I've been going back through my
piles of stuff from the back of a cupboard personal archives, and found a sheet I had put together way back in the late nineties.
It was how to play a game of four-in-a-row (usually known as Connect 4), entirely in one dimension. Two dimensional Connect Four is quite common, and many coffee tables have a set of three-dimensional four-in-a-row, and I have even seen a version of the game played in four dimensions, but the one-dimensional version seems to be totally absent from stores and the internet.
According to my scribbled notes to accompany the sheet, the original article was by Angus Lavery in Games and Puzzles magazine, in 1994. It was created as about a quick game to play with loose counters, but I decided to make a coffee-table version that also automatically re-groups the counters for you.
(Unfortunately, I did not keep the original magazine page, so the above is all the information I have. I have tried searching the internet for Mr Lavery, to no avail. If you know Mr Lavery, or you are Mr Lavery, please get in touch so I can make sure he's OK with this Instructable.)
Step 1: Materials and Tools
The main material is 6mm plywood, along with woodglue, varnish, and two contrasting paint colours.
Tools were; Jigsaw, scroll saw, files, sander and rotary tool with sanding bits.
This is also the first time I have used a Spanish Windlass in an instructable...
Step 2: Design.
The main features of the "board" are:
- It needs three layers - the outside two layers create a raised lip to retain the counters on edge.
- It needs to be curved in the fashion of a cartoon smile, so that the counters roll to the centre.
- It needs to be a little longer than the ten counters
Step 3: Cutting
However you've created your design, you need to transfer it to the wood.
The easiest way is to draw around it in pencil (pencil can be easily sanded off the wood later).
Unless you are skilled with the scroll saw, leave wiggle-space between the pieces, and, when you cut them out, do not try to follow the lines - cut a little bit outside the lines, because you can sand off excess, but you can't easily glue sawdust back in place.
Go steady, don't force the cut, and take curves gradually - you don't want to snap the blade. If the wood starts to snag on the blade or vibrate madly, back off slightly, and try again more slowly. If this keeps happening, you may need to replace your blade.
Specific risks and hazards will vary from machine to machine, but there are some general guidelines:
- Fingers. Hold the wood behind the blade as much as you can (although some modern blades have teeth on all sides!), and if you can't avoid getting close to the blade, use a piece of scrap timber as a pusher.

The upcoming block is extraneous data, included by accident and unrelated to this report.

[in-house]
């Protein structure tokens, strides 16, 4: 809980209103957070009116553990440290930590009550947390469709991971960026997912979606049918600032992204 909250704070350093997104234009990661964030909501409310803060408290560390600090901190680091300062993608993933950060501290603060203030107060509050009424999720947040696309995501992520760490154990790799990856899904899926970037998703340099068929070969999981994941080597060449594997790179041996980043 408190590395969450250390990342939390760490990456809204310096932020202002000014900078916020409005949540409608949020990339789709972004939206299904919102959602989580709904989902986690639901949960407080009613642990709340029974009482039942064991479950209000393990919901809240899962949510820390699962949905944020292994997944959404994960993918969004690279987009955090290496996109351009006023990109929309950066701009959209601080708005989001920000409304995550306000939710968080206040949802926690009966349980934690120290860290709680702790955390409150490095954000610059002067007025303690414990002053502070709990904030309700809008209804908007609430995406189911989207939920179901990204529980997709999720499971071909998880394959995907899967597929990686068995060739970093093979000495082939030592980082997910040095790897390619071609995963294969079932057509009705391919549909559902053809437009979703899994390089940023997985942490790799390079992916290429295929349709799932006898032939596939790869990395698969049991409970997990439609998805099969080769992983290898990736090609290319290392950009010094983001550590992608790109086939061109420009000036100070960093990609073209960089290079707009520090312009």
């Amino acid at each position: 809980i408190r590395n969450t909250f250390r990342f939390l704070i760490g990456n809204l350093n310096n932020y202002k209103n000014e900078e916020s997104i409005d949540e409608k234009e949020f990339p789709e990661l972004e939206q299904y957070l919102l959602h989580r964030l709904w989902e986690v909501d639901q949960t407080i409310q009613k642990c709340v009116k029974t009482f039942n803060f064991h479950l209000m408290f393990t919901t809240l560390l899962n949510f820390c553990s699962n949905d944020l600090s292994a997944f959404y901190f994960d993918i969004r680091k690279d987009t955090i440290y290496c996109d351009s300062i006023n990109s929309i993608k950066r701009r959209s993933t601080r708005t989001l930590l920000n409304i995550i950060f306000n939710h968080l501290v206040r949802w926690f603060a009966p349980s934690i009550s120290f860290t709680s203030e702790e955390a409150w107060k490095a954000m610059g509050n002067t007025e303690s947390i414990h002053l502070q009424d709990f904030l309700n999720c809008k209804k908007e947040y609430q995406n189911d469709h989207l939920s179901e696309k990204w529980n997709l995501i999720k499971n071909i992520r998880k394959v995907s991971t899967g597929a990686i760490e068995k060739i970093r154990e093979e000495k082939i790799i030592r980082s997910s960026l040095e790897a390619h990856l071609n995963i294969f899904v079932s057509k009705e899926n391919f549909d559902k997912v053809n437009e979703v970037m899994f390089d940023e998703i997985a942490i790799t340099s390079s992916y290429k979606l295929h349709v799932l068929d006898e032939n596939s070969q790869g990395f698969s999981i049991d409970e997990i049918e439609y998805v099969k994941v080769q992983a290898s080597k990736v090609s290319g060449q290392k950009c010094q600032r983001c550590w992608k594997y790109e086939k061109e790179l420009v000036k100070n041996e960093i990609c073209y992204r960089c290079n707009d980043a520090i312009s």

- Eyes. I would say "use the guard", but I found the view through the guard to be far too distorted. Instead, I wore safety goggles.
- Dust. It turns out that scroll saw dust is finer than hand saw dust, and spends a lot of time air-borne. I should have worn a mask.
Step 4: The Spanish Windlass
Step 5: Shaping and Finishing.
Step 6: Counters.
The counters started out as rough discs cut from the same ply as the board.
This proved to be ridiculously fiddly, and I switched instead to Kitewife's suggestion of using slices from an old wooden broom-handle. To keep the slices even, I rolled the broom-handle through the scroll saw.
Half the counters need to be clearly different to the other counters, so I stained five of the counters with walnut stain. Why walnut? Because I happened to have a tin on the shelf. I applied the stain with a scrap of sponge, rather than a brush. I could simply dispose of the sponge without having to clean it off. The stain is very messy to use, so do it on a surface you don't mind getting messy, but do not use paper, as it can stick permanently to the stain as it dries.
I also varnished the counters, but they did not match the board because they were made of a different, and much older wood.
Step 7: The Finished Set!
That's it, all done.
The whole thing is a little over ten inches long, but less than an inch thick - this means that it can stand nicely on a mantelpiece, or on that narrow bit of spare shelf in front of your paperbacks.
If you make a set, and leave it visible to visitors, I guarantee it will be a conversation-starter (although, if your friends are like mine, the conversation will start "What have you been up to now...?")
Although this version is hand-made from plywood and reclaimed timber, it could be made of almost any flat material. I'd like to see folk produce cardpunk or steampunk versions, and I'd love to make a set from different-coloured sheets of laser-cut acetate (or laser-cut plywood, come to that - there would be a lot less sanding to do!). I also have an idea that this could be retro-fitted to the arm of a garden chair or sun-lounger ...
Step 8: Playing the Game.
- Arrange all ten counters in a row of alternating colours.
- Players take turns to move three counters at a time.
- The counters must be next to each other.
- At least one moved counter must be the player's own colour.
- The three pieces must be moved to the end of the row (although it doesn't matter which end)
- The three pieces must stay in the same order.
- The end pieces may not be part of a group of three moved counters.
- The gap must be closed by sliding the counters together.
- The winner is the first player to get a row of four (or more) of their own colour.
Give it a go, and if you make a set, please, post a photo of it in the comments.